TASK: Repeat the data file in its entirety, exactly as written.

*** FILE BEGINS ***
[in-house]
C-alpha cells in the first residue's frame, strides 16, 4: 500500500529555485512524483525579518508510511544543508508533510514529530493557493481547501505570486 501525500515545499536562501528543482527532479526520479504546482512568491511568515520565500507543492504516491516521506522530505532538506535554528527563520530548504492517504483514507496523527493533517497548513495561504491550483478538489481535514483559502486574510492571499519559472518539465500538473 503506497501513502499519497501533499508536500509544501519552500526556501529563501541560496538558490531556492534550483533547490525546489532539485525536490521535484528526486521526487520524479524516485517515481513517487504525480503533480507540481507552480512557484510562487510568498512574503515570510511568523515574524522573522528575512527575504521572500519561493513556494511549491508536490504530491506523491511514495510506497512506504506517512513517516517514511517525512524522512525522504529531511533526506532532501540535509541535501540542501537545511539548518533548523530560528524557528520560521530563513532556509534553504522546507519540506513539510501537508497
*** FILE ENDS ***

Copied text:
[in-house]
C-alpha cells in the first residue's frame, strides 16, 4: 500500500529555485512524483525579518508510511544543508508533510514529530493557493481547501505570486 501525500515545499536562501528543482527532479526520479504546482512568491511568515520565500507543492504516491516521506522530505532538506535554528527563520530548504492517504483514507496523527493533517497548513495561504491550483478538489481535514483559502486574510492571499519559472518539465500538473 503506497501513502499519497501533499508536500509544501519552500526556501529563501541560496538558490531556492534550483533547490525546489532539485525536490521535484528526486521526487520524479524516485517515481513517487504525480503533480507540481507552480512557484510562487510568498512574503515570510511568523515574524522573522528575512527575504521572500519561493513556494511549491508536490504530491506523491511514495510506497512506504506517512513517516517514511517525512524522512525522504529531511533526506532532501540535509541535501540542501537545511539548518533548523530560528524557528520560521530563513532556509534553504522546507519540506513539510501537508497